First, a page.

Lesser Prairie-Chickens are perhaps best known for their distinctive nesting habits. In spring, the males gather twice a day at ‘booming grounds’ where they display to attract the females. During the display, the males raise tufted feathers on their necks to expose reddish patches of skin that inflate as they produce a distinctive gobbling call, while rapidly stamping their feet!
Secretarybird (Sagittarius serpentarius)
Measuring a staggering 4-5 feet tall, the Secretarybird has the longest legs of any bird of prey and a wingspan to match! While its taxonomic name Sagittarius serpentarius, means ‘the archer of snakes’, it’s thought the bird was given its common name by Europeans in the 1800s who thought the bird’s striking appearance bore a resemblance to secretaries of the day.
The Secretarybird is native to the sub-Saharan grasslands of Africa, from Senegal east to Somalia and down to South Africa. It is the only bird of prey that hunts for its prey on foot, wandering more than 30 kilometres a day through open grassland—often in pairs—in search of small mammals, reptiles (including venomous snakes), birds and large insects.
Western Meadowlark (Sturnella neglecta)
With bright yellow plumage on its throat and breast, the Western Meadowlark is strikingly similar in appearance to its close relative, the Eastern Meadowlark. At present it remains widespread and common, however, according to the Audubon Society, the species has begun to experience population declines in recent decades.
The Western Meadowlark lives in grasslands as well as cultivated fields and pastures, but it still prefers to breed in natural grasslands and prefers shorter grass than the Eastern Meadowlark. The bird predominantly eats insects and seeds, which it typically forages by walking on foot through the grass. The birds also nest on the ground, in areas of dense grass coverage, which the male defends by singing!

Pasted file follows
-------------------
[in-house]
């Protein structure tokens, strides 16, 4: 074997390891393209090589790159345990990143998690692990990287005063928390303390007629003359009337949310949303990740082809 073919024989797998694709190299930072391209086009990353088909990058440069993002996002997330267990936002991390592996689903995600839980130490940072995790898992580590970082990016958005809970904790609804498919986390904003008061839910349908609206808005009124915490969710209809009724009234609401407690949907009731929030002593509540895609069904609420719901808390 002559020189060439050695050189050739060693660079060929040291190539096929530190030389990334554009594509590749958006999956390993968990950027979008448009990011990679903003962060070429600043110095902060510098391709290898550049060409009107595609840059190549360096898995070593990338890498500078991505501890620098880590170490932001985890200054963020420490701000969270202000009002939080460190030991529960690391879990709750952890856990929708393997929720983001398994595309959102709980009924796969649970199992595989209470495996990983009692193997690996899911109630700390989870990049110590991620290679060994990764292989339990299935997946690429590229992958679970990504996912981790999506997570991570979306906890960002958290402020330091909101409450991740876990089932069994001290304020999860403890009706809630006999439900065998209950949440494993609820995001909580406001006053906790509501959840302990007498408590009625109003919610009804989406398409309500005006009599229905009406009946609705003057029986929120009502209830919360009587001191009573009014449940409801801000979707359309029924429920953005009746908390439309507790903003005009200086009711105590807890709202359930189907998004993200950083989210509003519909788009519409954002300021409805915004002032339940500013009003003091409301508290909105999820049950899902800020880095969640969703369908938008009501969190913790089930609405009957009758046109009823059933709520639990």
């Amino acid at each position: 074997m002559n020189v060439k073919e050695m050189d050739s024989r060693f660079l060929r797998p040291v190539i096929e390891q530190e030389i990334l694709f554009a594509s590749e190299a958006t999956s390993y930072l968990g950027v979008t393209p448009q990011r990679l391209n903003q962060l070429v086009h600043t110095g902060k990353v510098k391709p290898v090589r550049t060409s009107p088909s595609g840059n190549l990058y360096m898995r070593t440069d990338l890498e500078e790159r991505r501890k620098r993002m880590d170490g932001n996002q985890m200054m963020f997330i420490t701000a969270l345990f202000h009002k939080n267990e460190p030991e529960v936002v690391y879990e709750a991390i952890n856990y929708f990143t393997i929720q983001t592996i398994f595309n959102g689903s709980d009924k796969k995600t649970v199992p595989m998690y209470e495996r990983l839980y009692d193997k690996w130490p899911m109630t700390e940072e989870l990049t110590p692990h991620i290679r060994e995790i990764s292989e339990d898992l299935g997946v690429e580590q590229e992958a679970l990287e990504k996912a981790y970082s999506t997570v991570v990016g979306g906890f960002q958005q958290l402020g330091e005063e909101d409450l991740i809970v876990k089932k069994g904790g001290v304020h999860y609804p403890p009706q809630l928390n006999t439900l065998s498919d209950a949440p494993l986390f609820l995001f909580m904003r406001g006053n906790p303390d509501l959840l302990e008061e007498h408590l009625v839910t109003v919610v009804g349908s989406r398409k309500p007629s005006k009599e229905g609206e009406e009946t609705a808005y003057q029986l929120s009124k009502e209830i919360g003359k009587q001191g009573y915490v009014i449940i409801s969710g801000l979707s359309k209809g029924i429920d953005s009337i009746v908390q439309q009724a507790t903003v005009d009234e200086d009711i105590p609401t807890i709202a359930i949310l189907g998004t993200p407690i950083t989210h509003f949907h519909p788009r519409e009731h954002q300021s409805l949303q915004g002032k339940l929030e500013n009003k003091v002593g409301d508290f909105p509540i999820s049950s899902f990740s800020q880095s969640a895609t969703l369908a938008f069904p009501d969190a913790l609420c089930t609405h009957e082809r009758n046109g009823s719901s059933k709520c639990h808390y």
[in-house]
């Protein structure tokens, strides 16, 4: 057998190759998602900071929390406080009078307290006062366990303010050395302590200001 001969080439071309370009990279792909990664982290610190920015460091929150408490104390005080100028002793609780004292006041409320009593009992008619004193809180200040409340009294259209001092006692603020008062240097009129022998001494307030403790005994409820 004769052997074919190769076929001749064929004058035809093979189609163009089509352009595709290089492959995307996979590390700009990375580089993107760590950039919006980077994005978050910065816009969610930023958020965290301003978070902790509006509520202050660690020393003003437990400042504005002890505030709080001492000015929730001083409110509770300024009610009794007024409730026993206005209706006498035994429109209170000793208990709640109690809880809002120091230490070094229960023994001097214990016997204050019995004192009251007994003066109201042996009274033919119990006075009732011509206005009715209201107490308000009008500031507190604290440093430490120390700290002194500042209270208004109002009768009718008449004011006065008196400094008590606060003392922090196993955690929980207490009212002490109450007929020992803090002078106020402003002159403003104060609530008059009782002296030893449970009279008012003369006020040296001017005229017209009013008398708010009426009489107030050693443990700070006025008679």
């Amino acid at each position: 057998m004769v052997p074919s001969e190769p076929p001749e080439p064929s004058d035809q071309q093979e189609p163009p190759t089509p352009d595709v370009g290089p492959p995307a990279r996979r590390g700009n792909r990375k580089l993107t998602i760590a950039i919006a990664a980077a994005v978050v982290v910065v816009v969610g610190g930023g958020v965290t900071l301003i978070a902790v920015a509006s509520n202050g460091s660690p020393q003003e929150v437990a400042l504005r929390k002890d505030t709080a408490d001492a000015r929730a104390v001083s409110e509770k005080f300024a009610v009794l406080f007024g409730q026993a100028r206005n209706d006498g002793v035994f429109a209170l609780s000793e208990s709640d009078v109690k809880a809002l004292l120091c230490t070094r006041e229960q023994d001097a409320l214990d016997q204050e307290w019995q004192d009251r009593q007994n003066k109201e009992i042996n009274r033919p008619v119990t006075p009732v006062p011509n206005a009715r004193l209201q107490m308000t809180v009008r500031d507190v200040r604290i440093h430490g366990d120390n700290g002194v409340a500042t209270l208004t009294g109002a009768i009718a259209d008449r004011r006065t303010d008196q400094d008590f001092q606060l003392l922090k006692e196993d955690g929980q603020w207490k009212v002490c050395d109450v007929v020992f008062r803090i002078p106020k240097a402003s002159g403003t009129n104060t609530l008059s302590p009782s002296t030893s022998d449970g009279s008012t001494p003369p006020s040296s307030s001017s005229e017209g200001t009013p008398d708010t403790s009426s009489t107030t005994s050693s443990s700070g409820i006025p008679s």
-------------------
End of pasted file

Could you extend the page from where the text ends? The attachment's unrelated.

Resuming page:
Wild Turkey (Meleagris gallopavo)
Long before Wild Turkeys were synonymous with Thanksgiving, they could be found wandering much of the United States. Their preferred habitat is a combination of woodland and open clearings, where they typically move around by walking or running. Like the Western Meadowlark, Wild Turkeys forage on the ground, scratching in leaf litter for food.
Wild Turkeys are one of America’s most distinctive bird species. The males are particularly distinctive, with their bright red wattles—including the ‘snood’ that often covers their beak—and blue heads, which can change colour depending on their level of excitement.
Wildlife Drones’ world-class radio-telemetry system makes tracking threatened grassland birds faster and more effective than ever before
At Wildlife Drones we understand how challenging it can be to track small, fast-moving grassland birds. Not only can they cover vast distances, which makes tracking them on foot near-impossible, but they also often prefer dense grass coverage, which makes them difficult to locate in the first place.
Our world-class radio-telemetry system is helping to overcome these challenges by making it faster and more effective to track grassland birds than ever before.
With our innovative technology, we were able to simultaneously locate and track up to 40 Plains-Wanderers in real-time, saving the team considerable amounts of time and effort.
Contact us today to find out how Wildlife Drones can help with your grassland bird conservation project.